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Graham-Cassidy Would Decimate Young Adults’ Health Care

Last week, a group of Senate Republicans unveiled their latest attempt to repeal the Affordable Care Act and strip millions of Americans of their health care coverage. Graham-Cassidy, named after its primary sponsors in the Senate, is even worse than its predecessor repeal plans and would devastate young adults’ health care. Young Invincibles urges members to vote NO on the Graham-Cassidy amendment.

How Graham-Cassidy Hurts Young Adults:

  • Graham-Cassidy slashes federal health care funding. New Census numbers reveal that more than 9.3 million young adults have gained coverage since passage of the Affordable Care Act (ACA) — thanks in large part to new federal funding for health care dedicated to premium tax credits for low- and middle-income consumers and Medicaid expansion. And millions more could be eligible for coverage if all states expanded their Medicaid programs. Graham-Cassidy would cut federal health care funding by 34 percent between 2020 and 2026; in 2027, all federal funding for Medicaid expansion and financial assistance through the marketplaces would be eliminated entirely. Another analysis of the amendment by Avalere Health finds that federal health care spending would fall by $4 trillion over the next two decades.
  • It would end Medicaid as we know it. The Medicaid program is a critical lifeline for young families, as it covers care for half of all births and more than a third of all children. Graham-Cassidy would end the Medicaid program as we know it by converting the program’s guaranteed funding to a limited,per capita cap funding model. This would force states to cut millions from their Medicaid coverage, cut access to essential services, raise taxes, and/or lower provider reimbursement rates. Furthermore, this fundamental change would hamstring states in being able to respond to public health emergencies like a Zika outbreak or natural disasters similar to those that have recently ravaged states like Texas, Florida, and Georgia.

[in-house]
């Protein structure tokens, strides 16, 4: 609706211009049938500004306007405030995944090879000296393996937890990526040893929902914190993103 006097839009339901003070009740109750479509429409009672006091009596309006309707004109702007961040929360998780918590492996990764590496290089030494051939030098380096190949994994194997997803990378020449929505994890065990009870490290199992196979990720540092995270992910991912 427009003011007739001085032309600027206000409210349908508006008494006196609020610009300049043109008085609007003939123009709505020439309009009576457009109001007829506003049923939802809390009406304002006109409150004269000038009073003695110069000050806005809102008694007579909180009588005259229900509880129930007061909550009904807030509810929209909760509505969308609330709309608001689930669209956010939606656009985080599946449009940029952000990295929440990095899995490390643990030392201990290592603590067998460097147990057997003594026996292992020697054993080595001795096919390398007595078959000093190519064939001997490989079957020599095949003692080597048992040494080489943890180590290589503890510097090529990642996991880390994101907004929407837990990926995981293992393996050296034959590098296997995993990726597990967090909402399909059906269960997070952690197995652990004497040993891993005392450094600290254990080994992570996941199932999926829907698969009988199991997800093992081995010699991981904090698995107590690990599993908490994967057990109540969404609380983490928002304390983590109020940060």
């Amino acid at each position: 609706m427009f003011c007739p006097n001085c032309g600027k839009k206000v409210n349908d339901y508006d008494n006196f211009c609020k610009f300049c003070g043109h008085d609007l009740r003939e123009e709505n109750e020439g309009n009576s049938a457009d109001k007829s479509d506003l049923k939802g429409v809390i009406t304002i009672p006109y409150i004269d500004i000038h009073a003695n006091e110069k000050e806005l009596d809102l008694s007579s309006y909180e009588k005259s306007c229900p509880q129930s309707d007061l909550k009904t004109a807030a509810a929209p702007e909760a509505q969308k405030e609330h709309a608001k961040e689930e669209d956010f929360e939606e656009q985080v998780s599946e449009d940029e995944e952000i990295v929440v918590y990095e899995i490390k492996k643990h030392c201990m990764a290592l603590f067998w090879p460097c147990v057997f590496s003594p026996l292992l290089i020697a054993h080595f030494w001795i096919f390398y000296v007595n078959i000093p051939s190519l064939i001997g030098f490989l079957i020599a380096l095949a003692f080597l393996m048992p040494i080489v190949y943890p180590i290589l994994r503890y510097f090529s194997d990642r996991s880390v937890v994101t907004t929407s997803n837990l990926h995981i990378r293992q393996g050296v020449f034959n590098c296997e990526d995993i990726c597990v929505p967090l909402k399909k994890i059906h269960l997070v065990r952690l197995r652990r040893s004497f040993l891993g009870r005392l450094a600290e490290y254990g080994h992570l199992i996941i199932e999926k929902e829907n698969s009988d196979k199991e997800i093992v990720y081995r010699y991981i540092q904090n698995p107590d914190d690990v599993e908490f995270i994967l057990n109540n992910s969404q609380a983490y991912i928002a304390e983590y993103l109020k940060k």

• It guts protections for people with pre-existing conditions. Prior to the ACA, more than a third of young adults had conditions that exposed them to being denied coverage by insurers. The ACA not only banned insurers from denying coverage to people with pre-existing conditions, but it also prevented them from charging people with pre-existing conditions more for coverage. Graham-Cassidy would allow states to waive these protections and subject people with pre-existing conditions to higher costs for their coverage. For example, if you have asthma, you could face a premium surcharge of $4,340. Consumers who are pregnant or have metastatic cancer could face even higher surcharges of $17,320 and $142,650 respectively.
  • It would end the ACA’s Essential Health Benefits. Graham-Cassidy would also allow states to waive the ACA’s Essential Health Benefits (EHBs) that ensure policies cover basic health care services like maternity and newborn care, mental health and substance use disorder services, and preventive services. These services are both highly valued and utilized by young people. Waiving these benefits opens the back door to allowing states to discriminate against people who need health care services by forcing them to pay more out of pocket for the health care services they need. Eliminating EHBs could also allow insurers to impose more annual and lifetime limits on coverage and shifting costs to consumers.